The recent Memorandum of Understanding between the Department of Justice and Labor has "redoubling the agencies' cooperative efforts" to hold accountable those who unlawfully jeopardize workers' health and safety".
These Federal Agencies are rededicating their efforts to criminally prosecute workplace violations with new penalties ranging from 5 to 20 years of imprisonment, significant fines, and harsher criminal offenses -- by associating criminal and civil statutory violations with workplace safety violations from Title 18 of the U.S. Code and with environmental regulations.
This is not a totally new prosecutorial strategy.
The most systematic past use of this coupling strategy involved a string of cases concerning McWane, Inc., a multi-state cast-iron pipe manufacturer. In separate criminal cases in Alabama, New Jersey, Texas, and Utah between 2006 and 2010, federal prosecutors indicted a vice president, general manager, and mid-level managers and supervisors. Those individuals were convicted and received prison sentences from 6 months to almost 6 years for Title 18 offenses-making materially false statements, obstructing justice, and conspiracy-and for violating various workplace safety and environmental statutes, including the OSH Act, the Clean Water Act, the Clean Air Act, and the Resource Conservation and Recovery Act.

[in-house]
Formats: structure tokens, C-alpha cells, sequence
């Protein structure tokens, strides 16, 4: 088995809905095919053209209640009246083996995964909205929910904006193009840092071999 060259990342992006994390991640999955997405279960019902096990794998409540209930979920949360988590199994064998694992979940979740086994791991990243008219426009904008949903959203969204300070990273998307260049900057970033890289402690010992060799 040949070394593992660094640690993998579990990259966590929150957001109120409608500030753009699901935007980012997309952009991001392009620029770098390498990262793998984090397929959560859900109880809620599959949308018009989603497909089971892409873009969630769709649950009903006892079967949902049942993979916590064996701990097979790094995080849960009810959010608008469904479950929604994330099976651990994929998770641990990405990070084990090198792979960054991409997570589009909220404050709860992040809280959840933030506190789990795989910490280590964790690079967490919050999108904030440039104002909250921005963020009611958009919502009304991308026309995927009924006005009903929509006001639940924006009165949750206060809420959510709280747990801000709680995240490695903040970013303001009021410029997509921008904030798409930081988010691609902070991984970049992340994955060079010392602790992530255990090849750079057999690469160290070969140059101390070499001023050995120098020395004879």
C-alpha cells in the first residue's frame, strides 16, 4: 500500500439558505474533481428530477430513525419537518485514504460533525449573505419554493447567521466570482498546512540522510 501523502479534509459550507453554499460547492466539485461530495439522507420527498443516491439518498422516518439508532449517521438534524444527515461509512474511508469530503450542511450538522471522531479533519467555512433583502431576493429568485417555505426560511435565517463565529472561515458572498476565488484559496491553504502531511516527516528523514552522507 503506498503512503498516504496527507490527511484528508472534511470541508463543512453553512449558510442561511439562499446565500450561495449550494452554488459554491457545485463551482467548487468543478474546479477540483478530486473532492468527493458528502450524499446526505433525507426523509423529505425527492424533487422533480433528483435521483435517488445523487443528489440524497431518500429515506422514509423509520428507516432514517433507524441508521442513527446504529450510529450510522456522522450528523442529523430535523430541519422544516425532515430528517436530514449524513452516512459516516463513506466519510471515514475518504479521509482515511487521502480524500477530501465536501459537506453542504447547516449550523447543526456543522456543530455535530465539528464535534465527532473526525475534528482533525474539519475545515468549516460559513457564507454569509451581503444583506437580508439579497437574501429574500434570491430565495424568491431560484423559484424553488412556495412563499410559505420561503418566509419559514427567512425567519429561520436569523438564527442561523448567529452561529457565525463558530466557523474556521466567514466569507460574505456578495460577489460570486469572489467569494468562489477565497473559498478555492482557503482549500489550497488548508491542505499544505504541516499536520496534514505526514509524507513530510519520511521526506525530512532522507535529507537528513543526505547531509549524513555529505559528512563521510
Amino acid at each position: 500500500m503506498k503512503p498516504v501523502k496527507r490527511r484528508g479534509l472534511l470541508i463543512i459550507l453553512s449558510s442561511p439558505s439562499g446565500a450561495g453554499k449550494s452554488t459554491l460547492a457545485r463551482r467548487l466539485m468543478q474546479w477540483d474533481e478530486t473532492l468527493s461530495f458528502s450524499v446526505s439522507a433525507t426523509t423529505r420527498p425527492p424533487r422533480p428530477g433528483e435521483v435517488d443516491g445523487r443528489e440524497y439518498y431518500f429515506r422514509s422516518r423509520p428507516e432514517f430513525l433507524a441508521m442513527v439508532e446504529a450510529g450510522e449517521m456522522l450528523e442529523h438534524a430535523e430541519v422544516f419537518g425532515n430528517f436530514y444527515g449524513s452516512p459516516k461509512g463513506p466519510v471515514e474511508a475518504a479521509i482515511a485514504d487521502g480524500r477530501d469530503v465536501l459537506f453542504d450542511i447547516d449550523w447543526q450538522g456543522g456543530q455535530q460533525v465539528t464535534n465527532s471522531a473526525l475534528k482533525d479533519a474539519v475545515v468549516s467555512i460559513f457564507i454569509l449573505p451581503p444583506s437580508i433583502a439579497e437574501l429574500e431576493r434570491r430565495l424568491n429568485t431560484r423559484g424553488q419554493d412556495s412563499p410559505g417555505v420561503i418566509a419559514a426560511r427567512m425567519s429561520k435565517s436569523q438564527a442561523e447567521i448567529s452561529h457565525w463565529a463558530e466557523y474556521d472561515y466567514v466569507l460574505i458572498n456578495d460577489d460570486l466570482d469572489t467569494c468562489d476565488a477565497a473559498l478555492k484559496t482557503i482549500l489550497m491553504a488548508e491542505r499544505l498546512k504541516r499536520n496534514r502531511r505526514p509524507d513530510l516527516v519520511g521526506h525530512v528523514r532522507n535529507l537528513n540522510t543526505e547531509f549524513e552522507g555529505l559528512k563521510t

More recently, in 2015, former owners and managers of a metal-salvaging company pleaded guilty to one criminal felony count for conspiring to violate the CAA's work practice standards by directing employees to remove and dispose of asbestos without the necessary protective equipment. One former manager was sentenced to 5 years in prison. In another criminal prosecution, a former president pleaded guilty to violating the OSH Act and making a false statement regarding whether an employee received proper protection when handling hydrogen sulfide and was sentenced to 12 months in prison. Similarly, following the trial of Massey Energy's former chief executive officer, on December 3, 2015, the jury returned a guilty verdict on a federal charge of conspiracy to willfully violate mine health and safety standards outlined in the Mine Safety and Health Act.
State prosecutors are also paying more attention to workplace safety violations. For example, according to the Los Angeles County District Attorney's office, Bumble Bee Foods has agreed to pay more than $6 million in fines for "willfully violating safety rules." The criminal investigation was spurred by the discovery of a dead employee in an industrial oven.
Given the Justice Department's renewed focus on prosecuting individuals for work place safety violations, company executives and managers across the United States should note the enhanced risks and take measures to prevent themselves from being in these cross hairs.